The legendary photographer embarks on a music career, aged 78...

It is early morning in Memphis and already the photographer William Eggleston is planning his next project. “I’ll be in Paris very soon,” he explains. “I work with people at Cartier. Right now, I’m working on a book of all their commissions throughout the years, which would be a 10- or 15-year acquaintance between us. I’m very much looking forward to it. It’ll be a very fine book, I’m sure.”

This, it transpires, is a typical conversation with Eggleston. At 78, he has an international vision, his dealings in many instances taking place at the higher end of the artistic spectrum. When he speaks, his voice has a satisfyingly leathery creak. His sentences unfold impressively, with a courtesy that underscores a Southern upbringing.

At present, Eggleston is at home in his apartment in Memphis. “I grew up around 100 miles south of here, where my family had for a long time grown cotton,” he explains. “I married a Memphis girl. I had already spent a lot of time up here. When you’re from the country, this was a big town to go to.”

All this is a preamble to a discussion about Eggleston’s latest project – an unexpected career swerve in his eighth decade. The photographer has long been on the peripheries of music: he enjoyed a lifelong friendship with Big Star’s Alex Chilton and his work has been used by musicians as diverse as Primal Scream and Joanna Newsom. But this month, Eggleston releases his debut album, Musik. “I started playing the piano when I was four and never stopped,” he explains. “I still do it, at night. The disc consists of recordings I’d done on the Korg, with 88 keys, capable of a lot of different sounds. I don’t have any tapes. I only have floppy discs.”

Eggleston was born in 1939 and went on to establish himself as a pioneer of colour photography with a series of extraordinary, vital pictures of everyday life in the US South during the ’60s and ’70s. “I didn’t think that I was making a social statement,” he reflects. “I was interested in creating images of what I saw growing up. That’s how it started out. It still goes on.”

Among Eggleston’s friends were 
a couple, a jazz musician Sidney Chilton and his wife Mary, an art dealer – along with their son Alex. “We knew each other for a long, long time and we always were good friends until he died,” he says. “We never really talked about music. Big Star’s music held little interest to me. I was more interested in classical music – so Bach, Mozart, Chopin.” Nevertheless, their connection eventually found its way onto Big Star’s records. Eggleston’s photo, ‘The Red Ceiling’ – taken at a TGI’s restaurant in Memphis – adorned Big Star’s Radio City album (“I don’t even have a copy of that LP cover,” he admits) while Eggleston played piano on the band’s cover of Nat King Cole’s “Nature Boy”. “I think I did a perfectly good job of it,” he notes. “It was not one of Alex’s best days for singing; he may not have even known the song, really. I knew it quite well from growing up.”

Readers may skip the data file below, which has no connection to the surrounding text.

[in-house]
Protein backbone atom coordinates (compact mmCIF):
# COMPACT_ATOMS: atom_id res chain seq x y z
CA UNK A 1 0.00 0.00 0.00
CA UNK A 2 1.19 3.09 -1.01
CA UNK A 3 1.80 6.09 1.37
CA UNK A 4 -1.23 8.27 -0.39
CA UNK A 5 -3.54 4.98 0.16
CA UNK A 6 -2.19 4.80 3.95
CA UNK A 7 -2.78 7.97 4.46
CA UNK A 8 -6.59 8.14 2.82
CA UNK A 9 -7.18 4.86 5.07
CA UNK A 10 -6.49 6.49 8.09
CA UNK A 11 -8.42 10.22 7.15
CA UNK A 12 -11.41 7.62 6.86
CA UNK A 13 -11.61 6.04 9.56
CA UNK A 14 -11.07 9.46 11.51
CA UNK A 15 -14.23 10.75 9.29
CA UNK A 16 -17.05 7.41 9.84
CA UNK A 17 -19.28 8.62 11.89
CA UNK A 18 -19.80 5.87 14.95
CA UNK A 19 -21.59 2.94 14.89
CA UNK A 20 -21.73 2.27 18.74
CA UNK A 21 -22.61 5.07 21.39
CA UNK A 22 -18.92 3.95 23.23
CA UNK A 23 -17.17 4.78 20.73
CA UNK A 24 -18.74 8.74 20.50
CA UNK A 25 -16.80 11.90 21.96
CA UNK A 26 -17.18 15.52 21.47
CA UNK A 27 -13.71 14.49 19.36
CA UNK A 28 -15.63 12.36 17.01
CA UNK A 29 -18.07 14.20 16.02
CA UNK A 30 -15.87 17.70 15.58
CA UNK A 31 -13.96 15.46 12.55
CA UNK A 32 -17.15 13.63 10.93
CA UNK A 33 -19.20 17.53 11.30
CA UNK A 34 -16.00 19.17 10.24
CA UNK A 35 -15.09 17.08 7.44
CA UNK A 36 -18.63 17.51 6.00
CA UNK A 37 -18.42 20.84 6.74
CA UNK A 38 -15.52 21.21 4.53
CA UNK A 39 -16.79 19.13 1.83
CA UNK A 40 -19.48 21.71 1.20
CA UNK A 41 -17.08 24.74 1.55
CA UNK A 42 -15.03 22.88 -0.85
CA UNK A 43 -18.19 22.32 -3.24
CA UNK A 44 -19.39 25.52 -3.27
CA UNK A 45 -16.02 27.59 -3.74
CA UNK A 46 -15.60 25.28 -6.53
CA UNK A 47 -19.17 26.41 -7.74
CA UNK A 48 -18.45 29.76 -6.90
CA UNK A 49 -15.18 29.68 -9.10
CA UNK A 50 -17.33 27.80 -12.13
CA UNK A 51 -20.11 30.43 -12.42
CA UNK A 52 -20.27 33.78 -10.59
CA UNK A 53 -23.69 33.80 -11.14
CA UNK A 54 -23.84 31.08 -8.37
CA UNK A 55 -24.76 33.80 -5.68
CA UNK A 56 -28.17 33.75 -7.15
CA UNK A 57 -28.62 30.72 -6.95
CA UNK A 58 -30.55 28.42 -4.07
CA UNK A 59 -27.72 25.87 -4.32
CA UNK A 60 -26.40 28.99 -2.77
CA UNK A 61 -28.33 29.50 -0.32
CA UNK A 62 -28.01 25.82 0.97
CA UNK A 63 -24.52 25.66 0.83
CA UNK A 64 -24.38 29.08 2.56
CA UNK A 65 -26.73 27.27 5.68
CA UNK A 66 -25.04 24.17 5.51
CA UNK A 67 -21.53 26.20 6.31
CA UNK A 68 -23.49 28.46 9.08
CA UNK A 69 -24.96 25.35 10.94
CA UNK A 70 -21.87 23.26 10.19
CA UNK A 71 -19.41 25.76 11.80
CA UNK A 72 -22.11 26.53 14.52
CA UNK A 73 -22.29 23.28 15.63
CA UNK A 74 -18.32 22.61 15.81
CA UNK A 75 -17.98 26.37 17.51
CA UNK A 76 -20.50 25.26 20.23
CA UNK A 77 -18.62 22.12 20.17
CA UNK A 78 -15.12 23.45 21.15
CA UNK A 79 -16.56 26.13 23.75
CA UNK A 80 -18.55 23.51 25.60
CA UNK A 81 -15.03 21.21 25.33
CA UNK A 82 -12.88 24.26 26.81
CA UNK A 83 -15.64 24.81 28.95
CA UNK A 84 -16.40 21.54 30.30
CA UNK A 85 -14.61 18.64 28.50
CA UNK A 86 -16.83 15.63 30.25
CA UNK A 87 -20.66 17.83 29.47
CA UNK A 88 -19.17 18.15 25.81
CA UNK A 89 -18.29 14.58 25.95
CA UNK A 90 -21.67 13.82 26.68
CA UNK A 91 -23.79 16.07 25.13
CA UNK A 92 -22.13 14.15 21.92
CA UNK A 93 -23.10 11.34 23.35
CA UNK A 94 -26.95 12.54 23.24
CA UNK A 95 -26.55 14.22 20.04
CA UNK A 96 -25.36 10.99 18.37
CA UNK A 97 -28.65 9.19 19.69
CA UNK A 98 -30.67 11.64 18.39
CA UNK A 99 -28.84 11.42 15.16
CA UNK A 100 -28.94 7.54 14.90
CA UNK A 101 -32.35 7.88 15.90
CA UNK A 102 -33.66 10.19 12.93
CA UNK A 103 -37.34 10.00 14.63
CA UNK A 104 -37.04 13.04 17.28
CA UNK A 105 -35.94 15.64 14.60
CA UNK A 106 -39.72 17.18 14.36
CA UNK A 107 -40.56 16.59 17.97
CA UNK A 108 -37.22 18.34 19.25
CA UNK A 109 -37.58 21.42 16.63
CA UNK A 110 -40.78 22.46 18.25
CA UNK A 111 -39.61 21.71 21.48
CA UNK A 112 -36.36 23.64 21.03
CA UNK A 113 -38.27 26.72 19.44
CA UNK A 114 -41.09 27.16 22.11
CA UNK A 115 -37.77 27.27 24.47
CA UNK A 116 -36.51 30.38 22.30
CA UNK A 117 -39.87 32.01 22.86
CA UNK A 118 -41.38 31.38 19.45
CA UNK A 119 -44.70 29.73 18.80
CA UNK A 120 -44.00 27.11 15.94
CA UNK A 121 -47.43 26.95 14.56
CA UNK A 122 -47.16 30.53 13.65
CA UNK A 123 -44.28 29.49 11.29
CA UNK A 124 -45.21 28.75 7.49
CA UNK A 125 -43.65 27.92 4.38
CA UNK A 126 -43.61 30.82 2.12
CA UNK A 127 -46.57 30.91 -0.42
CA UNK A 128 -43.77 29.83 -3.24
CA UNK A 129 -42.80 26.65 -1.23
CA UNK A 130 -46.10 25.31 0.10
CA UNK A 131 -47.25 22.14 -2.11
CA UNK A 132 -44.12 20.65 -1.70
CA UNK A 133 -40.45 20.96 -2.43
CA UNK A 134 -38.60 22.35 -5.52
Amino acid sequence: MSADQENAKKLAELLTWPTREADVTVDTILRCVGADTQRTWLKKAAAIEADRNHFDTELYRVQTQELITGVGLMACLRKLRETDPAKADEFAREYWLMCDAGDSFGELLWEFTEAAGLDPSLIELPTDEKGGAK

It wasn’t all Memphians, though. In New York, during the 1970s, Eggleston witnessed first-hand another celebrated photographer – Andy Warhol. “I met him through a young lady I was spending a lot of time with who was in a lot of his films, named Viva – who is still 
very close. Andy was a quite distant person. I was not all that impressed.”

Although Eggleston later shot the likes of Dennis Hopper and Joe Strummer, he remains sanguine about his place in the counter-culture. “I was around – but I felt quite apart from it. I was a loner among people who had created a culture of their own. But I was doing the same thing, though separately.”

In the 1980s, Eggleston was commissioned by Priscilla Presley to photograph Graceland, leading to another remarkable cache of photographs that continue his thematic interest in the forgotten corners, empty spaces and abstracted details. “The place didn’t mean anything much to me,” he says. “It’s not architecturally interesting. I tried to do the best I could in quite a neutral way to depict it in photographs. Why neutral? There are a lot of things I looked at within the house – and outside it – that quite frequently I wanted to avoid. I didn’t want to make any of the images evoke either negative or positive feelings.”

Encouragingly, Eggleston’s work has continued to draw attention from musicians, including Green On Red, Silver Jews, Cat Power and Spoon. Why do musicians continue to use his work? “I think they have good taste,” he says.

Follow me on Twitter @MichaelBonner

Musik is released by Secretly Canadian

The December 2017 issue of Uncut is now on sale in the UK – with Robert Plant on the cover. Plant and his band have also compiled our free CD, which includes tracks by Bert Jansch, Daniel Lanois, Patty Griffin, Thee Oh Sees and more. Elsewhere in the issue, we remember Tom Petty and there are new interviews with REM, Charlotte Gainsbourg, Bootsy Collins, King Gizzard & The Lizard Wizard and Ronnie Spector. We review Morrissey, Sharon Jones, Mavis Staples, Hüsker Dü, Tim Buckley and Talk Talk and much more.

Uncut: the past, present and future of great music.